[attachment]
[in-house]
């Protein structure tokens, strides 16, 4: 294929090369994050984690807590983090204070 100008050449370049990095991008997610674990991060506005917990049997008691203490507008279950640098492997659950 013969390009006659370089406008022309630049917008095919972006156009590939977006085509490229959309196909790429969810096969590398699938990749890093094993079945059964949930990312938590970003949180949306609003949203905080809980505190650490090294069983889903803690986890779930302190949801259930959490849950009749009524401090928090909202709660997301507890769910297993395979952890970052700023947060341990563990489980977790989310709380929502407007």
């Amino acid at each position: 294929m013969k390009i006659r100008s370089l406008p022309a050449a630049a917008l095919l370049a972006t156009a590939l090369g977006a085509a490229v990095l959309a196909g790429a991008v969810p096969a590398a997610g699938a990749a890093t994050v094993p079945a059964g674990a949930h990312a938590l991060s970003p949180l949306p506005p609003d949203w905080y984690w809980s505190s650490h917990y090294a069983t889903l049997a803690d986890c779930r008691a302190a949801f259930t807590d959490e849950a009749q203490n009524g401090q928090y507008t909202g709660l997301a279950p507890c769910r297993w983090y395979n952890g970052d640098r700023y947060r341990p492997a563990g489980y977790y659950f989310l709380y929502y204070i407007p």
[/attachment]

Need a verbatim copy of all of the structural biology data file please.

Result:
[in-house]
């Protein structure tokens, strides 16, 4: 294929090369994050984690807590983090204070 100008050449370049990095991008997610674990991060506005917990049997008691203490507008279950640098492997659950 013969390009006659370089406008022309630049917008095919972006156009590939977006085509490229959309196909790429969810096969590398699938990749890093094993079945059964949930990312938590970003949180949306609003949203905080809980505190650490090294069983889903803690986890779930302190949801259930959490849950009749009524401090928090909202709660997301507890769910297993395979952890970052700023947060341990563990489980977790989310709380929502407007």
């Amino acid at each position: 294929m013969k390009i006659r100008s370089l406008p022309a050449a630049a917008l095919l370049a972006t156009a590939l090369g977006a085509a490229v990095l959309a196909g790429a991008v969810p096969a590398a997610g699938a990749a890093t994050v094993p079945a059964g674990a949930h990312a938590l991060s970003p949180l949306p506005p609003d949203w905080y984690w809980s505190s650490h917990y090294a069983t889903l049997a803690d986890c779930r008691a302190a949801f259930t807590d959490e849950a009749q203490n009524g401090q928090y507008t909202g709660l997301a279950p507890c769910r297993w983090y395979n952890g970052d640098r700023y947060r341990p492997a563990g489980y977790y659950f989310l709380y929502y204070i407007p």